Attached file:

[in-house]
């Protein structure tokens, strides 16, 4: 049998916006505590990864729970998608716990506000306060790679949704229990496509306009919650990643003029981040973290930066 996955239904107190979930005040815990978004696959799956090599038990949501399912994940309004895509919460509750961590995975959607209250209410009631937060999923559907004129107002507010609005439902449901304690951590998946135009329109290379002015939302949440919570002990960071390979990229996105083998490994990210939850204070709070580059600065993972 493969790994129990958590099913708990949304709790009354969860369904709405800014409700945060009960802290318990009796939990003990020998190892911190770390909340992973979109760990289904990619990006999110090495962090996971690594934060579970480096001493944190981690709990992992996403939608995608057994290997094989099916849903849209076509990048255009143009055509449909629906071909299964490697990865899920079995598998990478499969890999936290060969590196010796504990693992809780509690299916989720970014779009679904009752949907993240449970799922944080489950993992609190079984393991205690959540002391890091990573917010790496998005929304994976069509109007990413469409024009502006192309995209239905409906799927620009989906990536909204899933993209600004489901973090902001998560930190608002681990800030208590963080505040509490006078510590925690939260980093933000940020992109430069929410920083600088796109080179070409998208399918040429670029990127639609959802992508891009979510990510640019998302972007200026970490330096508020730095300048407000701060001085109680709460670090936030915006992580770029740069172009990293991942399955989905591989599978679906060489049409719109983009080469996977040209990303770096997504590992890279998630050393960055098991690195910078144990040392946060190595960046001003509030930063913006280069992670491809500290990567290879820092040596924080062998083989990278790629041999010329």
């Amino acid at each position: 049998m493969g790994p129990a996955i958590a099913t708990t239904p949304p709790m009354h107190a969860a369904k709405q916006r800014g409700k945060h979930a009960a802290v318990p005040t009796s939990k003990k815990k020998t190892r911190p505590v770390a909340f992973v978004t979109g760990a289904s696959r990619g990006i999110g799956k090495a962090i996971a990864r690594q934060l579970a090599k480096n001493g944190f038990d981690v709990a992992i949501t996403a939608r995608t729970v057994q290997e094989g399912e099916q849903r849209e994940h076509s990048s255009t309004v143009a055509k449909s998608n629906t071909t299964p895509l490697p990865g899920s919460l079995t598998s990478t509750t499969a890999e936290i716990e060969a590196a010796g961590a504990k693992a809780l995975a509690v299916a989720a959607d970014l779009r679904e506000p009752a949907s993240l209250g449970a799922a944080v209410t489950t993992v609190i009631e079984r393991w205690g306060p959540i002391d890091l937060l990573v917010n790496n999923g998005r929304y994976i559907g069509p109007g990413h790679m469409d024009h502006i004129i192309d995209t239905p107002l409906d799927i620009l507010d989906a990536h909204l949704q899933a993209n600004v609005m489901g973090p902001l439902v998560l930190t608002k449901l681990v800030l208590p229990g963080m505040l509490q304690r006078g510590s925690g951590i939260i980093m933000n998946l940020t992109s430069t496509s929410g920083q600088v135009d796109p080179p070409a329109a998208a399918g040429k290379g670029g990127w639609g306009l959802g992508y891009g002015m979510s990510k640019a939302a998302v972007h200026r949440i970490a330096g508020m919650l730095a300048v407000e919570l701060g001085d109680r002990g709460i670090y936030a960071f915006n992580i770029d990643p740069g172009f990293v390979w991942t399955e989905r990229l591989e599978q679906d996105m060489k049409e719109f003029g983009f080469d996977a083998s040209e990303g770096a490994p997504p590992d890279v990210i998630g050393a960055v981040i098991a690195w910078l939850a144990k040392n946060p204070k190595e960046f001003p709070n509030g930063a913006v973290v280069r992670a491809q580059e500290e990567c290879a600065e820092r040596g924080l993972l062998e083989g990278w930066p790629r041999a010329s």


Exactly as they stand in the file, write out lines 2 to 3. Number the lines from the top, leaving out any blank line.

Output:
């Protein structure tokens, strides 16, 4: 049998916006505590990864729970998608716990506000306060790679949704229990496509306009919650990643003029981040973290930066 996955239904107190979930005040815990978004696959799956090599038990949501399912994940309004895509919460509750961590995975959607209250209410009631937060999923559907004129107002507010609005439902449901304690951590998946135009329109290379002015939302949440919570002990960071390979990229996105083998490994990210939850204070709070580059600065993972 493969790994129990958590099913708990949304709790009354969860369904709405800014409700945060009960802290318990009796939990003990020998190892911190770390909340992973979109760990289904990619990006999110090495962090996971690594934060579970480096001493944190981690709990992992996403939608995608057994290997094989099916849903849209076509990048255009143009055509449909629906071909299964490697990865899920079995598998990478499969890999936290060969590196010796504990693992809780509690299916989720970014779009679904009752949907993240449970799922944080489950993992609190079984393991205690959540002391890091990573917010790496998005929304994976069509109007990413469409024009502006192309995209239905409906799927620009989906990536909204899933993209600004489901973090902001998560930190608002681990800030208590963080505040509490006078510590925690939260980093933000940020992109430069929410920083600088796109080179070409998208399918040429670029990127639609959802992508891009979510990510640019998302972007200026970490330096508020730095300048407000701060001085109680709460670090936030915006992580770029740069172009990293991942399955989905591989599978679906060489049409719109983009080469996977040209990303770096997504590992890279998630050393960055098991690195910078144990040392946060190595960046001003509030930063913006280069992670491809500290990567290879820092040596924080062998083989990278790629041999010329």
């Amino acid at each position: 049998m493969g790994p129990a996955i958590a099913t708990t239904p949304p709790m009354h107190a969860a369904k709405q916006r800014g409700k945060h979930a009960a802290v318990p005040t009796s939990k003990k815990k020998t190892r911190p505590v770390a909340f992973v978004t979109g760990a289904s696959r990619g990006i999110g799956k090495a962090i996971a990864r690594q934060l579970a090599k480096n001493g944190f038990d981690v709990a992992i949501t996403a939608r995608t729970v057994q290997e094989g399912e099916q849903r849209e994940h076509s990048s255009t309004v143009a055509k449909s998608n629906t071909t299964p895509l490697p990865g899920s919460l079995t598998s990478t509750t499969a890999e936290i716990e060969a590196a010796g961590a504990k693992a809780l995975a509690v299916a989720a959607d970014l779009r679904e506000p009752a949907s993240l209250g449970a799922a944080v209410t489950t993992v609190i009631e079984r393991w205690g306060p959540i002391d890091l937060l990573v917010n790496n999923g998005r929304y994976i559907g069509p109007g990413h790679m469409d024009h502006i004129i192309d995209t239905p107002l409906d799927i620009l507010d989906a990536h909204l949704q899933a993209n600004v609005m489901g973090p902001l439902v998560l930190t608002k449901l681990v800030l208590p229990g963080m505040l509490q304690r006078g510590s925690g951590i939260i980093m933000n998946l940020t992109s430069t496509s929410g920083q600088v135009d796109p080179p070409a329109a998208a399918g040429k290379g670029g990127w639609g306009l959802g992508y891009g002015m979510s990510k640019a939302a998302v972007h200026r949440i970490a330096g508020m919650l730095a300048v407000e919570l701060g001085d109680r002990g709460i670090y936030a960071f915006n992580i770029d990643p740069g172009f990293v390979w991942t399955e989905r990229l591989e599978q679906d996105m060489k049409e719109f003029g983009f080469d996977a083998s040209e990303g770096a490994p997504p590992d890279v990210i998630g050393a960055v981040i098991a690195w910078l939850a144990k040392n946060p204070k190595e960046f001003p709070n509030g930063a913006v973290v280069r992670a491809q580059e500290e990567c290879a600065e820092r040596g924080l993972l062998e083989g990278w930066p790629r041999a010329s």